Types of CDs

You have options when it comes to certificates of deposit

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Certificates of deposit (CD) are financial accounts used to deposit money for a certain amount of time to earn a predetermined return. Like a savings account, they are a low-to-no-risk investment option. But unlike a savings account, you typically can’t withdraw your money before the maturity date without a penalty. Even though they share these characteristics, not all CDs are the same.

Various types of CDs have been created to suit different preferences, from standard to market-linked and jumbo. Learn all you need to know about the various types of CDs and how to choose the right one for you.

Key Takeaways

  • CDs can help you earn a modest return by leaving your money in an account for a certain term.
  • There are various types of CDs with slightly different features, like jumbo, high-yield, and callable CDs.
  • The right CD for you is going to depend on factors such as your risk tolerance, the amount you have to invest, when you need the money, and how much you want to earn.

How Does a Certificate of Deposit (CD) Work?

A standard CD is a low-risk type of investment account offered by a financial institution like a bank or credit union, where money is deposited for a certain amount of time in exchange for interest earnings. Terms can range from one month up to 10 years.

When the account reaches its maturity date, the account holder is guaranteed to get back their principal amount plus the earnings from a predetermined interest rate. However, if you withdraw your money from a CD early, you’ll often have to pay a penalty that can reduce or negate your interest earnings.

Banks and credit unions offer CDs as a way to gain access to more capital for a specified amount of time so they can lend it to others and earn interest.


CDs offered by U.S. financial institutions are usually insured up to $250,000 by the FDIC or National Credit Union Administration (NCUA).

Types of CDs

While the standard CD is pretty straightforward, many types have branched off from it. Here’s an overview of the other types of CDs you may find, how they work, and the pros and cons of each.

High-Yield CDs

High-yield CDs carry very competitive interest rates that are well above the national average. For example, while the national average rate for a conventional one-year CD in May 2022 was 0.21%, the best rates for high-yield CDs offered more than 2%.

You can find high-yield CDs from online banks and credit unions. Why? Online banks often have lower overhead costs, which enable them to offer higher returns, and credit unions are nonprofit organizations that offer high returns instead of pocketing the profits.

Choosing a high-yield CD is advantageous because you can earn more for the same investment. Just be sure to read the fine print to understand any limitations on your earnings, such as the CD being callable (more about this below).

Market-Linked (or Equity-Linked) CDs

A market- or equity-linked CD is a type of account where, instead of being fixed, your rate of return is linked to the performance of a benchmark stock index such as the S&P 500. These CDs typically have longer terms (typically around five years), and the rate of return is calculated on the maturity date.

The downside to market-linked CDs is there is often no guarantee that payment above the principal amount will be made. Additionally, the principal may not be guaranteed if it’s not kept in the account until maturity. However, on the upside, you could potentially earn more than you would with other fixed-coupon CDs.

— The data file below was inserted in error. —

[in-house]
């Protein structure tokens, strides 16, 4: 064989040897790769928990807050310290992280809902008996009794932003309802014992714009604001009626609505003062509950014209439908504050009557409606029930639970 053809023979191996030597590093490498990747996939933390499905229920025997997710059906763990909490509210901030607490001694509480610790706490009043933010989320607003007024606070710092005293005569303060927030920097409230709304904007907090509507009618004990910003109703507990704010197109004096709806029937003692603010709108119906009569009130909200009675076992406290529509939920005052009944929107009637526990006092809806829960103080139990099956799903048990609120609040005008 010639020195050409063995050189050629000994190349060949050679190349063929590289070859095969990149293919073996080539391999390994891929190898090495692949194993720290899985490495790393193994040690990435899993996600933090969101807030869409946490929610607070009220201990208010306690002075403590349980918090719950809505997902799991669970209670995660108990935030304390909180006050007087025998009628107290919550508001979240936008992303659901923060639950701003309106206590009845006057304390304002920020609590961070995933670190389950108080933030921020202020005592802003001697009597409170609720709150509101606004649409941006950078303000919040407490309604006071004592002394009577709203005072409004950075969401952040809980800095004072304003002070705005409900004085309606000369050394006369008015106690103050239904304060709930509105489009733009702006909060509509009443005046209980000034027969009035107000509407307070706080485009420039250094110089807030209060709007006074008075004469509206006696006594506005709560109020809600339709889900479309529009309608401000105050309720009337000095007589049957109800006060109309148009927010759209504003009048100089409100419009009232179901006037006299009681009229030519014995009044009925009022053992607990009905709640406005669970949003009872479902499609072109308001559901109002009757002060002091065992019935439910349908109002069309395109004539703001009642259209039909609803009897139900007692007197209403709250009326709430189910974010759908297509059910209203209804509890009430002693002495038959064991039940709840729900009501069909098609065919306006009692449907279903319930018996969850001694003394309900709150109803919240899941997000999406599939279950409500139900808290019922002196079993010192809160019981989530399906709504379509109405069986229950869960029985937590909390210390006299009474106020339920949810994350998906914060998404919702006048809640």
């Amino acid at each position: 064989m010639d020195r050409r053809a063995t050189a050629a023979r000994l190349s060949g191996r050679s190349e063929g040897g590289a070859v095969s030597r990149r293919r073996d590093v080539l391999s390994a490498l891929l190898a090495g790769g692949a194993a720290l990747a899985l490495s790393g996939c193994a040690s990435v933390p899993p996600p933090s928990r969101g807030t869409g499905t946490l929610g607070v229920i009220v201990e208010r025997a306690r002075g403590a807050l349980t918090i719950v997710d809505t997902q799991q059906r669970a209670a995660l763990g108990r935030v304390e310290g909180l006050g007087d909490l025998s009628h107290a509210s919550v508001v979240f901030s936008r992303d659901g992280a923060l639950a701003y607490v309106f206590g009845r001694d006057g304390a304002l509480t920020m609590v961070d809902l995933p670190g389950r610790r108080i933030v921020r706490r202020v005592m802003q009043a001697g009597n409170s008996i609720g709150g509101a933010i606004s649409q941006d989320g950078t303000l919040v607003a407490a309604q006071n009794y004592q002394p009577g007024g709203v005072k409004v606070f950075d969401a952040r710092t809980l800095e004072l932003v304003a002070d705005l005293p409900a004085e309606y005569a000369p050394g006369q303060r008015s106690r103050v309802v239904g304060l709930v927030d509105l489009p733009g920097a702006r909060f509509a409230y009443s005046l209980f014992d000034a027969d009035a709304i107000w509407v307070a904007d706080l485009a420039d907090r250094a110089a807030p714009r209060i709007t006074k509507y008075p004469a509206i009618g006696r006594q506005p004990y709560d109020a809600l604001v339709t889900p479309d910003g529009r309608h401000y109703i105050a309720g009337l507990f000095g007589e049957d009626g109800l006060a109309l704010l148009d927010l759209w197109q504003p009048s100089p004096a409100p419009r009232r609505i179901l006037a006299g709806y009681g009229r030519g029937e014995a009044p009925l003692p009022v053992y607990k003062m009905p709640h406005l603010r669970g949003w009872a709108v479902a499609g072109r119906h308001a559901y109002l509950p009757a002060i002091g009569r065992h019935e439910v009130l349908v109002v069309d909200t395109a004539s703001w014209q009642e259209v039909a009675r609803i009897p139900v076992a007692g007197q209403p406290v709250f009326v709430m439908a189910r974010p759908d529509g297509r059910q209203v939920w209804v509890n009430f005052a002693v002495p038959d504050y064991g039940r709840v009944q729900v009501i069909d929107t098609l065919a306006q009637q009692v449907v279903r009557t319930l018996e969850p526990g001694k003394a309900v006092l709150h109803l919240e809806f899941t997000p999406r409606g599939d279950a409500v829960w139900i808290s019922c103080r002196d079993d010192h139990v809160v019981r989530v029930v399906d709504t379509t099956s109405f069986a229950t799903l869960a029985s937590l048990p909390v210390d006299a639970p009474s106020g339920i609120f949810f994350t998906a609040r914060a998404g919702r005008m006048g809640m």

Market-linked CDs may cap the amount you can gain per year, regardless of the stock’s performance.

Jumbo CDs

Jumbo CDs are for those who want to make sizable deposits—think $100,000 or more. By making a large deposit, you can earn more in return because interest is calculated as a percentage of your total deposit. That said, jumbo CDs often have lower annual percentage yields (APYs) than non-jumbo CDs and come with stricter terms.

For instance, at Wells Fargo, if you sell your jumbo CD before its maturity date, you’ll often get less-favorable pricing than you’d get from selling a smaller-denomination CD early because the jumbo is less liquid.

Liquid/No-Penalty CDs

A liquid CD allows you to access the money in your CD account before the maturity date without paying a penalty. However, the amount and frequency of withdrawals without penalties may be limited.

The main advantage of a liquid CD is that you can withdraw your money if you need to without a penalty. The downside is that you’ll often earn less interest with a liquid CD than a traditional CD. Further, the early withdrawal can negate the benefit of having a CD in the first place.

Step-up and Bump-up CDs

Step-up and bump-up CDs enable you to take advantage of higher APYs throughout your term.

In the case of a bump-up CD, if APYs increase, you have the option to bump up your rate. For example, TIAA Bank offers a bump-rate CD that allows account holders to increase their interest rate and APY one time during their CD term.

Step-up CDs work a bit differently, as they offer predetermined rate increases throughout your term. While your rate might start lower than the rate for a standard CD, it rises over time to end up higher.

A bump-up CD can be helpful if you sign up for a CD at one rate, then rates increase. The downside, however, is that the account may have a higher minimum deposit and longer required term than traditional CDs. In this case, TIAA requires a 3.5-year term and at least a $1,500 minimum deposit for their bump rate CD, while a basic CD there only requires a $1,000 minimum deposit and a three-month minimum term. 

A step-up CD can help you to earn more over the full term of your CD. However, if you withdraw your principal before the maturity date, you risk earning less than you would with a standard CD due to the lower starting APY.

Foreign Currency CDs

Foreign currency CDs involve depositing money into a CD that is converted into a foreign currency for the CD’s term. Like a traditional CD, the money stays in the account until the maturity date. You then receive your principal amount plus your interest earnings, which are converted back to U.S. dollars.